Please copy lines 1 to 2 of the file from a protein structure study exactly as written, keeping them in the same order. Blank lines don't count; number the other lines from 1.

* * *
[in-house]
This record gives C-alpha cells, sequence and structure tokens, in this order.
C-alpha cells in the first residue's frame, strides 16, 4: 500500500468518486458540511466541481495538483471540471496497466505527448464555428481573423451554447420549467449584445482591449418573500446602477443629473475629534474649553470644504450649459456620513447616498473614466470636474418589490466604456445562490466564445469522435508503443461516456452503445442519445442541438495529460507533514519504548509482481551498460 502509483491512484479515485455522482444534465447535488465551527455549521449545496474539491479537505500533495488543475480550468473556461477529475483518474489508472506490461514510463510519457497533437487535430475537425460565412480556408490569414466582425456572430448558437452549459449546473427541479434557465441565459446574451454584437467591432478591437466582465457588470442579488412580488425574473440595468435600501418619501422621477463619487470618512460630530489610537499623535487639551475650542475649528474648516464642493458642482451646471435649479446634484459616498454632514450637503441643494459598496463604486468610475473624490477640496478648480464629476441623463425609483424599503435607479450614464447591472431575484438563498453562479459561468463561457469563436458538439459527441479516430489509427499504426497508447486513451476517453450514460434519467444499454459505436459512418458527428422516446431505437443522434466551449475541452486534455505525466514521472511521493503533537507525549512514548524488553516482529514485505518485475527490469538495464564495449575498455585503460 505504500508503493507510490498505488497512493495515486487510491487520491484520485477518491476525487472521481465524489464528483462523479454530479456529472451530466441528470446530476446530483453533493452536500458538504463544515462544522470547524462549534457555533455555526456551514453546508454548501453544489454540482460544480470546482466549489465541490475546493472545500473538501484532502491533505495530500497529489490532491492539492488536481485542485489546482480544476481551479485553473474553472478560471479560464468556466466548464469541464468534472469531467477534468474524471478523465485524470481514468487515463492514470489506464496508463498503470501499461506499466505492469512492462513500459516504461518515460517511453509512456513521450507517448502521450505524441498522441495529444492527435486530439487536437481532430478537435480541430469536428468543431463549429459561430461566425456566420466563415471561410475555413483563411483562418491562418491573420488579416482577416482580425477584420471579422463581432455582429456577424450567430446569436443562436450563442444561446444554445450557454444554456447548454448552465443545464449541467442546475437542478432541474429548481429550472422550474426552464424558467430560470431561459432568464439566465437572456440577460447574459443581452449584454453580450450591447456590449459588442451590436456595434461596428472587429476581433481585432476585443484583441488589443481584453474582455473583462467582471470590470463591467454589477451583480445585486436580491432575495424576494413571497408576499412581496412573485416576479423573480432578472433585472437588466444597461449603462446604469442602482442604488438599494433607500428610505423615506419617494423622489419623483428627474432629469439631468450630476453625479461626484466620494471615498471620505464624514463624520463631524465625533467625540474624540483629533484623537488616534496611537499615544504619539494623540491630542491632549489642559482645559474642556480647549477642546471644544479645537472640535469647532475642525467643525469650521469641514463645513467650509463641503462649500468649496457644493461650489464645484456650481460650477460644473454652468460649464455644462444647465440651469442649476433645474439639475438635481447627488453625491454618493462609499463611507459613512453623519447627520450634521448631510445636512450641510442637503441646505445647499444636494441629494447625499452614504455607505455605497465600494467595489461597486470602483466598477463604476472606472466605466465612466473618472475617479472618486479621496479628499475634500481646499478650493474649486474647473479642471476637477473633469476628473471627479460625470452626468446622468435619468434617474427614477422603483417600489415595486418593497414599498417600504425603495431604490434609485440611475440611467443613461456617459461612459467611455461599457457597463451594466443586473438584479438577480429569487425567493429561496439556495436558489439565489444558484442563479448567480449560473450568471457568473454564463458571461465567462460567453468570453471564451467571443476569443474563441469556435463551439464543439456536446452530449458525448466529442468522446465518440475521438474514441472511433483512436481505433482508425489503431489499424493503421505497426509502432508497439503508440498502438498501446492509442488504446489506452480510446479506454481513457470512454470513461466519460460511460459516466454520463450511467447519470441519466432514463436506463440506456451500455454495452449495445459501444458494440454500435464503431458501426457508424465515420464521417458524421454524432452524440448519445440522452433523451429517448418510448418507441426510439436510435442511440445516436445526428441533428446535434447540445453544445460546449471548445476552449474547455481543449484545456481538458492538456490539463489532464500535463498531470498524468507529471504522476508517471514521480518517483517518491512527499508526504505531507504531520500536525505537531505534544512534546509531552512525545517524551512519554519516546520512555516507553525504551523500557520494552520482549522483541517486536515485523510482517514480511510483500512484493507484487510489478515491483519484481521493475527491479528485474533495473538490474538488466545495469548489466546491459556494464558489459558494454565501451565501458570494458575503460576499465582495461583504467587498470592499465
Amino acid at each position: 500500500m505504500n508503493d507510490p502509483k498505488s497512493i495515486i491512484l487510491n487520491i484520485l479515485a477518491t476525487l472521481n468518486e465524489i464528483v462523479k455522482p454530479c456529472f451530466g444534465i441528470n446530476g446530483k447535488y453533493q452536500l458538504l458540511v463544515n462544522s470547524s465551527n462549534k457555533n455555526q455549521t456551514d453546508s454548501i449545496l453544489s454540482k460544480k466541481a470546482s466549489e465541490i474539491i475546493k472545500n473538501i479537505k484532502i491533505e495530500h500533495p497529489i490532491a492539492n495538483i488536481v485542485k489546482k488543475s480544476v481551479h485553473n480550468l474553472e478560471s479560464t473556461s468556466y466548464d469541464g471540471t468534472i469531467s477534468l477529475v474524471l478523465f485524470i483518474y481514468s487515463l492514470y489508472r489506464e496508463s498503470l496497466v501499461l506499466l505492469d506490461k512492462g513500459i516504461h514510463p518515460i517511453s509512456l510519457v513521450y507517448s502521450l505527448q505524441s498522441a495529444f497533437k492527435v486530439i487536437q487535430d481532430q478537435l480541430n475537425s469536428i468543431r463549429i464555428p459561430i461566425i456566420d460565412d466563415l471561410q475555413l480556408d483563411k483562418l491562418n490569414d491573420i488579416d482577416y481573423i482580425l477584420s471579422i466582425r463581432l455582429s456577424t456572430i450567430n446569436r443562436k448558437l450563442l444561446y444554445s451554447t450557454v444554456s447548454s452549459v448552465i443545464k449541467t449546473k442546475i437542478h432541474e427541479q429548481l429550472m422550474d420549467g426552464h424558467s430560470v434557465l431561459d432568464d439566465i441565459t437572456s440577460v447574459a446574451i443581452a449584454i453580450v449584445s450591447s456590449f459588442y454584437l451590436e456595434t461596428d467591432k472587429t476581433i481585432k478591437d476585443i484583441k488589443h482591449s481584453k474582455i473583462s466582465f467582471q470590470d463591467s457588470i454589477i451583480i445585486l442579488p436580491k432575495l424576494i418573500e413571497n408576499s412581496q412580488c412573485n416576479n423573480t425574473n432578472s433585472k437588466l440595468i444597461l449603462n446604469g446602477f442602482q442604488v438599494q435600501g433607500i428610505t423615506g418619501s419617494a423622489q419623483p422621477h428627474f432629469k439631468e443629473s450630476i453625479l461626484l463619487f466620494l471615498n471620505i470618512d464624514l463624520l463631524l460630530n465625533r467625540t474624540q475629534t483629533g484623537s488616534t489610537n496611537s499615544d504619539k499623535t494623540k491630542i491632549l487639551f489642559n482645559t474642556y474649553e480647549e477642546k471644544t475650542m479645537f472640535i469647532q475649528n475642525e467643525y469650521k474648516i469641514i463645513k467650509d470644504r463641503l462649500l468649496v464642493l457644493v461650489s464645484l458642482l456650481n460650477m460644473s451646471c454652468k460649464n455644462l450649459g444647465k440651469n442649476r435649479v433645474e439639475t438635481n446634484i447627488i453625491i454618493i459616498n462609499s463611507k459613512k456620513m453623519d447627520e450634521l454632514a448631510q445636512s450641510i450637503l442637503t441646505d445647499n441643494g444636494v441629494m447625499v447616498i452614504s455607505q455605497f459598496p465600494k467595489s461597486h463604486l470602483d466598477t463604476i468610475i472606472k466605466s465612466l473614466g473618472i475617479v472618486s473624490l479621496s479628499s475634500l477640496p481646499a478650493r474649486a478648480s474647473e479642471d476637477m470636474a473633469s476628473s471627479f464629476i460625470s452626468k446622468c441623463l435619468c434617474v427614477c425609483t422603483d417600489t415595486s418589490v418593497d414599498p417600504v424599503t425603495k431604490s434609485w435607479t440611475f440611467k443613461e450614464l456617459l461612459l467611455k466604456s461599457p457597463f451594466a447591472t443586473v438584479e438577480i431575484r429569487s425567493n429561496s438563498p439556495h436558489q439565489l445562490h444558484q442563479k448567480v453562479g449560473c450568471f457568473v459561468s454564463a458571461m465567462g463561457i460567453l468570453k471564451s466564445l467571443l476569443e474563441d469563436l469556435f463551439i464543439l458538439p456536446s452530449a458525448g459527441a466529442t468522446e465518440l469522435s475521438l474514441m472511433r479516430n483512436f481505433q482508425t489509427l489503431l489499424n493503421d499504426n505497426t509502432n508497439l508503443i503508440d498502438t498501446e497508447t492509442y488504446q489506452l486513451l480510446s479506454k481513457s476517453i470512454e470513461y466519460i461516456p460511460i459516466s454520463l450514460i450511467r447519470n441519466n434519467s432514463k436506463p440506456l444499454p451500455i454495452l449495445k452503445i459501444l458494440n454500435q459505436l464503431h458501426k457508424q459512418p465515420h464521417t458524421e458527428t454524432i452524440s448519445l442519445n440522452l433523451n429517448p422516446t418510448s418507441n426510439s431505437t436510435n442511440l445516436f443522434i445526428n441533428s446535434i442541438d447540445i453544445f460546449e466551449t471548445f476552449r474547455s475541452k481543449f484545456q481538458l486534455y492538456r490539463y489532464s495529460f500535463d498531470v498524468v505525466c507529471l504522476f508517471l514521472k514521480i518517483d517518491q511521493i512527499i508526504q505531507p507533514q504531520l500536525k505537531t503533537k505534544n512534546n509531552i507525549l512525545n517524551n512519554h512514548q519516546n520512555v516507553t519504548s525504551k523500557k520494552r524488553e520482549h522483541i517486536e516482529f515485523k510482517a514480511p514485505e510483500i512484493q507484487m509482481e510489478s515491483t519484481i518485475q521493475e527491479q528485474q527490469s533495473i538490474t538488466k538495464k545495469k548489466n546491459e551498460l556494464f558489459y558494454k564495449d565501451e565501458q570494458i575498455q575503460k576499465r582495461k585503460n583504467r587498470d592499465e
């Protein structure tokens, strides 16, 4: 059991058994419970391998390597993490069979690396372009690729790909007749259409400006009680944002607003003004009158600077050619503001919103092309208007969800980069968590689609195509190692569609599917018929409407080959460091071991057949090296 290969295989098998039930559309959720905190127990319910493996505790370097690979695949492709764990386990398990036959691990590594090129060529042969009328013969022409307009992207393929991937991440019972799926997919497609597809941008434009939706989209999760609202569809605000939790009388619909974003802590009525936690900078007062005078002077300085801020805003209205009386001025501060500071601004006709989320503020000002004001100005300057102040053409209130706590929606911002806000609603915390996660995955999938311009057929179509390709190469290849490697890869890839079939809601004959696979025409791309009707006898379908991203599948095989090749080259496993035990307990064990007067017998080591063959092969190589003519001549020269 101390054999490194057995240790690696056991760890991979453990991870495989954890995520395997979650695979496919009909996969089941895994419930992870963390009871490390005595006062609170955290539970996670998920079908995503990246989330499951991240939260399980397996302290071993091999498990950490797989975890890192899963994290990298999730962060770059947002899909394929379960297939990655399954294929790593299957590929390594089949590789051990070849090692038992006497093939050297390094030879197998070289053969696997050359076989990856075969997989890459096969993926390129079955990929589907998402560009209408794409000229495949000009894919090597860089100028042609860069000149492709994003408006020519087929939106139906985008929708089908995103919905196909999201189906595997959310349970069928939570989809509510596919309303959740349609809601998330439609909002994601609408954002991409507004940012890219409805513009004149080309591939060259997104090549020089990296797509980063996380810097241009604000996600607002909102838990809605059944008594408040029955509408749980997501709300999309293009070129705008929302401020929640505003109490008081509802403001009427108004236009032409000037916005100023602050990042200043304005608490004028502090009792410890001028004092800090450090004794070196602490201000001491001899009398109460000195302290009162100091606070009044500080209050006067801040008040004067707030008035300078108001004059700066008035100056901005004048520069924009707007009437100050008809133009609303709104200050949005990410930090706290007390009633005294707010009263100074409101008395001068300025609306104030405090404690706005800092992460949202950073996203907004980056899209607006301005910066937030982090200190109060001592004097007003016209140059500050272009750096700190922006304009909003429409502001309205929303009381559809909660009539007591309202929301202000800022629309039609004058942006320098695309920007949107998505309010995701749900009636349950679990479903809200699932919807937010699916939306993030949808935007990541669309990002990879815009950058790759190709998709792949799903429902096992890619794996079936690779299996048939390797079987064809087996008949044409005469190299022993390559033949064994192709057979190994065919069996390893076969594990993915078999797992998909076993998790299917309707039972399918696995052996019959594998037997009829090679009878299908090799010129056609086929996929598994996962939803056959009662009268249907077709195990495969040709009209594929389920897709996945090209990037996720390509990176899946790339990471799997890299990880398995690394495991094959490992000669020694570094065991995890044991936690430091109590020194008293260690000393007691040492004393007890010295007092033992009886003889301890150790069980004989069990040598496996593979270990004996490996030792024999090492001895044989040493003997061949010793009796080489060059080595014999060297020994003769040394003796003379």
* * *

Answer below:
[in-house]
This record gives C-alpha cells, sequence and structure tokens, in this order.